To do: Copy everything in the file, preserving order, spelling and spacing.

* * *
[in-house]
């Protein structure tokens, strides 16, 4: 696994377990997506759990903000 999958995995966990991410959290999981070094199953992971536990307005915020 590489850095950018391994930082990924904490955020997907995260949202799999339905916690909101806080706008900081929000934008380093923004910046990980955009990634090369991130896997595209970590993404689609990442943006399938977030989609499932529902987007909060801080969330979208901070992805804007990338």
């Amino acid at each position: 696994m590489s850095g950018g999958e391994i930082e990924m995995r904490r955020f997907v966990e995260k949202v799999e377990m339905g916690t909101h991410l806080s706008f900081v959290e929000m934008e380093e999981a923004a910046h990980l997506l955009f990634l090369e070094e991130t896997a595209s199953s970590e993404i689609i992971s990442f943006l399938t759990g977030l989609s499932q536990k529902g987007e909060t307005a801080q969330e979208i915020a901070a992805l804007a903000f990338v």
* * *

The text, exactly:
[in-house]
């Protein structure tokens, strides 16, 4: 696994377990997506759990903000 999958995995966990991410959290999981070094199953992971536990307005915020 590489850095950018391994930082990924904490955020997907995260949202799999339905916690909101806080706008900081929000934008380093923004910046990980955009990634090369991130896997595209970590993404689609990442943006399938977030989609499932529902987007909060801080969330979208901070992805804007990338």
């Amino acid at each position: 696994m590489s850095g950018g999958e391994i930082e990924m995995r904490r955020f997907v966990e995260k949202v799999e377990m339905g916690t909101h991410l806080s706008f900081v959290e929000m934008e380093e999981a923004a910046h990980l997506l955009f990634l090369e070094e991130t896997a595209s199953s970590e993404i689609i992971s990442f943006l399938t759990g977030l989609s499932q536990k529902g987007e909060t307005a801080q969330e979208i915020a901070a992805l804007a903000f990338v």